Background

In 2000, WebObjects and EOF were state-of-the-art tools for building advanced web applications. Apple was in a state of flux, and had signed a pact with the devil to port WO/EOF to Java, and EOL the obj-c (& webscript) version of these great tools. WebObjects was not free; it was $700 or so, and if I remember right there were some fancy deployment licensing issues. When I started working for a tiny non-profit with no real budget and an existing site in Perl/CGI, I did my best to structure new development on models I was familiar with -- from WO/EOF. This was 10 years ago and there weren't very many useful tools around at the time in Perl; there was certainly no ORM even close to the power of EOF (there still isn't but there are some that will do the job). There was no decent component-based web framework, and people were still using (and actively encouraging) total shite toolkits like HTML::Mason.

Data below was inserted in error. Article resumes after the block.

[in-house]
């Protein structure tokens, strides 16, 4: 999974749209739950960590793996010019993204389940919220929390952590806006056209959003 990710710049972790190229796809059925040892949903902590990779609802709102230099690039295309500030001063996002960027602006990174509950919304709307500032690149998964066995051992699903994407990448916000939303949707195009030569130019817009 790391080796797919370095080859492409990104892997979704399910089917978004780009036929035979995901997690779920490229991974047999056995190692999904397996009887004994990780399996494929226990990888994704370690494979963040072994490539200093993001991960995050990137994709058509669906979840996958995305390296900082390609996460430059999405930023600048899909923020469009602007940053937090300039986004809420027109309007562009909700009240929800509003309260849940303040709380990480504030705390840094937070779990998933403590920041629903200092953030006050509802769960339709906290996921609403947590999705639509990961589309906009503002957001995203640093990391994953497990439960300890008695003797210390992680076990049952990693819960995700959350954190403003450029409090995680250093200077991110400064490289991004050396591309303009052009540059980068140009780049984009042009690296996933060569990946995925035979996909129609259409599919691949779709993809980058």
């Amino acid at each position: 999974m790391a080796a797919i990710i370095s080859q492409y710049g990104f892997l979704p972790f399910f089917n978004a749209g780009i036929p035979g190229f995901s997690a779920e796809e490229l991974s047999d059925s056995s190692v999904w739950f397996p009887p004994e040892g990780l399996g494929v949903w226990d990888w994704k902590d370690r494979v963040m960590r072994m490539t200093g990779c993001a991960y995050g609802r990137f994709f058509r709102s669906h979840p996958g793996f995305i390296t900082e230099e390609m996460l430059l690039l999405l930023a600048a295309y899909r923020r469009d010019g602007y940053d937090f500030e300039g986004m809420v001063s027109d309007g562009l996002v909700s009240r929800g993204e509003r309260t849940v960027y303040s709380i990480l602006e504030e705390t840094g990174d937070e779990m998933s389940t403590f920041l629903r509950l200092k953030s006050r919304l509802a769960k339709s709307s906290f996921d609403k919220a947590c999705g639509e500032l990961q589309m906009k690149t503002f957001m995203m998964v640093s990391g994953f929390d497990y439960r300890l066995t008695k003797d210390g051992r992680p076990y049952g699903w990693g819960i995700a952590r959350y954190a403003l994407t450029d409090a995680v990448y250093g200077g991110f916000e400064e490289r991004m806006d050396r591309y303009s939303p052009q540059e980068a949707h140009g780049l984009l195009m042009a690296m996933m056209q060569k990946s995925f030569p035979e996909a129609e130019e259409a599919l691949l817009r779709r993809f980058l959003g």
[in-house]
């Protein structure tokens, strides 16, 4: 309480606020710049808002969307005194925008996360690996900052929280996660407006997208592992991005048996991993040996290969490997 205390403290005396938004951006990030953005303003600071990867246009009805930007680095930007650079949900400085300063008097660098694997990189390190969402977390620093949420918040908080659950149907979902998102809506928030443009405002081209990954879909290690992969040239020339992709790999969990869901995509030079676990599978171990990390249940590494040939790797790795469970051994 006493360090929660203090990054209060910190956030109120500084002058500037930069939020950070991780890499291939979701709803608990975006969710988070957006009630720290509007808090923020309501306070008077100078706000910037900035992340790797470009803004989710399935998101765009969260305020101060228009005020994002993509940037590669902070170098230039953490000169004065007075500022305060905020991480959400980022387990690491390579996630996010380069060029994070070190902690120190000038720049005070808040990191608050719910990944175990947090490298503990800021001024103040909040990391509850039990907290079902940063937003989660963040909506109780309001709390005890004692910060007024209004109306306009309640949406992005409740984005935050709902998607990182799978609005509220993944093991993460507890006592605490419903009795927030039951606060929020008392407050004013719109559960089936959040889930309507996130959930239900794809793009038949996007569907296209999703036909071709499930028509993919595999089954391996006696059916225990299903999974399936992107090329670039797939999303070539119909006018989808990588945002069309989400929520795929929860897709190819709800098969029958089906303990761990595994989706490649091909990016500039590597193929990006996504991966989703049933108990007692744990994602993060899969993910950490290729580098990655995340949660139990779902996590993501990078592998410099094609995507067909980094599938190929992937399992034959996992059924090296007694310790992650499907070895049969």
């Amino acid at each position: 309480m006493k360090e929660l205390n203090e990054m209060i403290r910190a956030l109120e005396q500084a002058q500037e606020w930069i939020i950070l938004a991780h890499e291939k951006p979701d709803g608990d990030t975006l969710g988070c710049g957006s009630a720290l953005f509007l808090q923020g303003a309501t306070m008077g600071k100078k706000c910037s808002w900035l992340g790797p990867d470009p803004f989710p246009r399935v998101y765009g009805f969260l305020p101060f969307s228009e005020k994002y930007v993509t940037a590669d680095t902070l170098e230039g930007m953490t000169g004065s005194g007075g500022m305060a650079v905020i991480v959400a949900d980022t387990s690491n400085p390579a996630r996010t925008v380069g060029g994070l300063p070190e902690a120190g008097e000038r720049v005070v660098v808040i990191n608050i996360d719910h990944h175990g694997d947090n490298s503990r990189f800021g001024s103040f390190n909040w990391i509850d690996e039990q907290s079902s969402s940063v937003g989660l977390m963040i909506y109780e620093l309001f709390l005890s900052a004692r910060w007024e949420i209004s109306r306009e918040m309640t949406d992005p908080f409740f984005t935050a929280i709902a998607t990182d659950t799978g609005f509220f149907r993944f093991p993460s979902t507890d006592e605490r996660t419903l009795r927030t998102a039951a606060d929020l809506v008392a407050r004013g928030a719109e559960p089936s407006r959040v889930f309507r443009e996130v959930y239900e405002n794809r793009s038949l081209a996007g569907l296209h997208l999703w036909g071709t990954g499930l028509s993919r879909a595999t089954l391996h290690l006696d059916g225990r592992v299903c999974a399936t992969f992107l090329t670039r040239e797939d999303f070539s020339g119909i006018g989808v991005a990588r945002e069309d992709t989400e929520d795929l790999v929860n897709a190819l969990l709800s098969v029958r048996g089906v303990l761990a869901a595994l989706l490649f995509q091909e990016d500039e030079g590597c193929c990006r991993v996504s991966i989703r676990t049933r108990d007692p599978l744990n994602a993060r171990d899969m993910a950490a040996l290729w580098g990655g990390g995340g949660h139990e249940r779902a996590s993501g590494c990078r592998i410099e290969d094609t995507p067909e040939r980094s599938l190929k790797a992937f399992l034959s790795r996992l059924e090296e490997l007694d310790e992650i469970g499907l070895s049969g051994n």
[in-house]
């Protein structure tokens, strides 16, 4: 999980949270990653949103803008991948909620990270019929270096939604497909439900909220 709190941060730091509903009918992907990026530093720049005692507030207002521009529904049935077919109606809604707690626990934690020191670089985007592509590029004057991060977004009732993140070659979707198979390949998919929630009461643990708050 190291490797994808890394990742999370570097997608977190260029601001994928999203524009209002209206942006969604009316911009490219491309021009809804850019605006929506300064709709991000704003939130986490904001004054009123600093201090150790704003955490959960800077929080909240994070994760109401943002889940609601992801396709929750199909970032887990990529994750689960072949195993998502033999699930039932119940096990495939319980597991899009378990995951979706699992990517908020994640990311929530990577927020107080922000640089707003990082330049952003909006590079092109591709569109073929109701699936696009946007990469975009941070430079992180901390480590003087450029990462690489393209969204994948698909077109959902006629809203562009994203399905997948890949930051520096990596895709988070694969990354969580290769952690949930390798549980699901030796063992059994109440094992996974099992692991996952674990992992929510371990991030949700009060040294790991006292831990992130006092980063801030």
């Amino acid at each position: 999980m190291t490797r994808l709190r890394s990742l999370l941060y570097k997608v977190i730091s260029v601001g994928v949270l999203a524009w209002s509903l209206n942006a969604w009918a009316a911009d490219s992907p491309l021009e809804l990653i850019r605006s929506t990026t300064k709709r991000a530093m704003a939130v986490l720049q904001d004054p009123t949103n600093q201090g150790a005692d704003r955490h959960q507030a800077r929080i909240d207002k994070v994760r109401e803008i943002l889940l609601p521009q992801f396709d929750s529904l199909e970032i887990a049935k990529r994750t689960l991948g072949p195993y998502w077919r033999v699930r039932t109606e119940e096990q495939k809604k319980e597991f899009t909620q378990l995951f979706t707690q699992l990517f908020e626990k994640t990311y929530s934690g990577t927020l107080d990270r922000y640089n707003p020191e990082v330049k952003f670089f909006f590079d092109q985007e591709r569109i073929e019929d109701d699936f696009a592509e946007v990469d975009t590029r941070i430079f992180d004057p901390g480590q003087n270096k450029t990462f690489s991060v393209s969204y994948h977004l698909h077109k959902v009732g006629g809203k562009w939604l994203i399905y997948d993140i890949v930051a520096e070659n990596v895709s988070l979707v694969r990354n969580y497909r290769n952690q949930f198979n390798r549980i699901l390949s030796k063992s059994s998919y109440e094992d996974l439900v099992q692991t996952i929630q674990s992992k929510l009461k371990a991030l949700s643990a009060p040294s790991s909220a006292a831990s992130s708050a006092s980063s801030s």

So over the next year or so, the seeds of this code were sown, in Perl. Eventually after many years of "code-as-needed" work, the framework filled itself out. It diverged in many ways from its WO/EOF roots, and is greatly inferior in most ways. There are numerous soft-spots and bugs; those are avoided and worked around in our application code because we know where they are; We have very poor test coverage and what tests we do have were mostly written years ago and are not up-to-date in terms of testing methodology.